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Dispatches from Japan: Day 1

福岡市はくそです。 Or, in English, Fukuoka is shit.

I have no illusions. Having lived in Aichi, Gifu, and Nagano prefectures for almost two years, I have gotten used to being viewed as either an uncouth child or a mythical beast. However, one thing I can never get used to and resent immensely is being treated as an a priori criminal by the authorities. Sure, everyone gets photographed and fingerprint-scanned upon entering Japan. However, if you're a white guy and you want to feel like a nigger—not a black man, mind you, a nigger—you should definitely visit "Friendly Fukuoka."

The short of it is that I was taken to a room where two assholes ripped everything out of my carefully packed bags and tried their desperate best to find something to pin on me. An empty painkiller bottle—Are you on drugs?—Your place of birth is Russia—Why don't you use a Russian passport? The most humiliating moment came when one of the assholes accused me of importing pornography, when he saw that I had a thin book of e. e. cummings erotic poetry. It took a lot of explaining—some in English, some in Japanese bent by my trepidation—but they finally let me go after disheveling me nicely. Before I left, I asked one of the assholes what it is about my face that he found so suspicious. He apologised and said he was only doing his job. Sieg heil, asshole.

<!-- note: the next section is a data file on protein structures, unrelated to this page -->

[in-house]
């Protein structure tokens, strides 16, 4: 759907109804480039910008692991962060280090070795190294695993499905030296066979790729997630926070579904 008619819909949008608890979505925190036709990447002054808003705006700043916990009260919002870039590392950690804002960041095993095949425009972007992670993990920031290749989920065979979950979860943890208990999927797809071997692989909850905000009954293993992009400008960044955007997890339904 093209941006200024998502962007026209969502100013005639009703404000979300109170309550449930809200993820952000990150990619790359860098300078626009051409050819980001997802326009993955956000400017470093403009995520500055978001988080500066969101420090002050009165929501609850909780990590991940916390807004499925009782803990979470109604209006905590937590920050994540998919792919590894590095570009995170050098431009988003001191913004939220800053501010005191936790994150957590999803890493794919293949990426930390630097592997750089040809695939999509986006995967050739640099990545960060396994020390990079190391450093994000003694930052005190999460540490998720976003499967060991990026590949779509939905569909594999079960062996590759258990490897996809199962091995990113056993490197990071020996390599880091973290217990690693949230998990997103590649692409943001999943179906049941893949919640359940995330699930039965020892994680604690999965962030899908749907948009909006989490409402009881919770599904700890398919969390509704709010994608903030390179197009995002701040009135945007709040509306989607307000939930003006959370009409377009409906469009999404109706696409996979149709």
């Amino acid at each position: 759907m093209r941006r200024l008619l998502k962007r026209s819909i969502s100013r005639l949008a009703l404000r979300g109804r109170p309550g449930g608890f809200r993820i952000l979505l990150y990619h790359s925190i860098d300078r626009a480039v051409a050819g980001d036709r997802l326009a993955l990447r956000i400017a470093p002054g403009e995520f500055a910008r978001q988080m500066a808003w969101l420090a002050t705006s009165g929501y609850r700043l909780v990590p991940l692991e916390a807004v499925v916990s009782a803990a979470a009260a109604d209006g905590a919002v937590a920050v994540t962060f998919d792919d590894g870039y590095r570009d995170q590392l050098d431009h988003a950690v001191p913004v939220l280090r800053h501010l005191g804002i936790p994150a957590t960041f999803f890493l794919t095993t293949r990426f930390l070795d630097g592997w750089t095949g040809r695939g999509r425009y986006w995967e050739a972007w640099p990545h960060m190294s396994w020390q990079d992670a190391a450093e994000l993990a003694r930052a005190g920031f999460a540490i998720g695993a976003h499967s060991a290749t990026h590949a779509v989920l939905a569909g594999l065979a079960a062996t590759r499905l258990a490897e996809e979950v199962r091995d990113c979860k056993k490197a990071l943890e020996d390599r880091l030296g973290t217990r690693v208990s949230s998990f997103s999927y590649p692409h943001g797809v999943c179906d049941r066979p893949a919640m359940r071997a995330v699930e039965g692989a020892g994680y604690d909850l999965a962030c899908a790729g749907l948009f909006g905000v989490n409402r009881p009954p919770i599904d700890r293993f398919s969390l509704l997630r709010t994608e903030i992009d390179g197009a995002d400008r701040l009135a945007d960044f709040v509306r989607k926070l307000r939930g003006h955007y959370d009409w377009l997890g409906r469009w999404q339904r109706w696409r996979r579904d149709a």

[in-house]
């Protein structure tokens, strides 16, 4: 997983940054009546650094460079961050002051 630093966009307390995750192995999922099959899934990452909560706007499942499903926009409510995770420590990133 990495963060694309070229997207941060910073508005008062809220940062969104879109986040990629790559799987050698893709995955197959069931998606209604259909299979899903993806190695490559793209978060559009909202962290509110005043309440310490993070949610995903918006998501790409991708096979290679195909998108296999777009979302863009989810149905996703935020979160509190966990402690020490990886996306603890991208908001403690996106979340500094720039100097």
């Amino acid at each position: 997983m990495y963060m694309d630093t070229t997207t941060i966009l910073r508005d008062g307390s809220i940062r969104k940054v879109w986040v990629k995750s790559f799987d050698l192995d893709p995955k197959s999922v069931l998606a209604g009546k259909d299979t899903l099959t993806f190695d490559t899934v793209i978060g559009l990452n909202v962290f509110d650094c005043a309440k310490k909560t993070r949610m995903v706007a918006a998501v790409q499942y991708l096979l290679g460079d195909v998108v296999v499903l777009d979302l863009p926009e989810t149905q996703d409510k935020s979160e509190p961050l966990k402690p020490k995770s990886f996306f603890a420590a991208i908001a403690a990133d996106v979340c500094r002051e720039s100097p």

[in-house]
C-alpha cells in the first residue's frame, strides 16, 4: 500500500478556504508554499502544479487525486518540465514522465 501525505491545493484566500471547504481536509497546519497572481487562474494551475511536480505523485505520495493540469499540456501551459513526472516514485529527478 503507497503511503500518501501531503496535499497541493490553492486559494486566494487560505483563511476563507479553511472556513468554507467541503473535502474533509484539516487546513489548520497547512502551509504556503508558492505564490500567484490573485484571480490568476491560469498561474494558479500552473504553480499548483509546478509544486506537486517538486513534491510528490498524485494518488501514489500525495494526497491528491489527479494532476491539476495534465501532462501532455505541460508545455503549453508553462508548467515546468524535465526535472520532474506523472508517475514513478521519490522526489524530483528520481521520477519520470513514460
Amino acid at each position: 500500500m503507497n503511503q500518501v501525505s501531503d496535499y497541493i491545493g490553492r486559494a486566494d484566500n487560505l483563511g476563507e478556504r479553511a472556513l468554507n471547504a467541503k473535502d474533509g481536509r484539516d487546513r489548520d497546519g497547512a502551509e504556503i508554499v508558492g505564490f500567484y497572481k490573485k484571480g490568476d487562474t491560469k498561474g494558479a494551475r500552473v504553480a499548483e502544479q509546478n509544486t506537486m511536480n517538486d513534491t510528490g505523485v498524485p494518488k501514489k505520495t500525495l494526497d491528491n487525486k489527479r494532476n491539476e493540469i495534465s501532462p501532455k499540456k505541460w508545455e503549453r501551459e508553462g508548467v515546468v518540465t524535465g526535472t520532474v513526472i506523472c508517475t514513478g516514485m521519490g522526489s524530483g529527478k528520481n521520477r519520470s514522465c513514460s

The second item on my shit-list is that idiot at Expedia who booked my hostel room for November 22 instead of December 22, so, of course, there was no room waiting for me, and, to add insult to injury, the hostel wouldn't give me my $30 back. (I swear, I will rip out the spleen of that Expedia agent when I get back to the Occident.) This wouldnt be so problematic if the entire fucking city weren't booked.

After spending about $50 on taxis (and visiting four hotels), I finally found a capsule hotel that put me up for about $50. It was actually quite nice (and I got to use a public shower with lots of nude Japanese guys—as per usual, there was not a single woman in the whole hotel), but I found it hard to enjoy myself because of the fucked-up evening I have had. Compared to the capsule hotel I'd stayed in in Tokyo, this one was extremely quiet and almost luxurious. I even had a minimal number of nightmares.

When I woke up, I felt a little refreshed, and a lot more composed. I caught a cab to the domestic terminal where I am writing this now. The announcement tones are the first four notes from the refrain of the "Horst Wessel Lied" (no joke).

I assure you that my previous Japanese experiences were radically different, but I guess I can't lie myself about the undercurrent of xenophobia and racism that permeates the more "local" areas of this country, as the Japanese call them.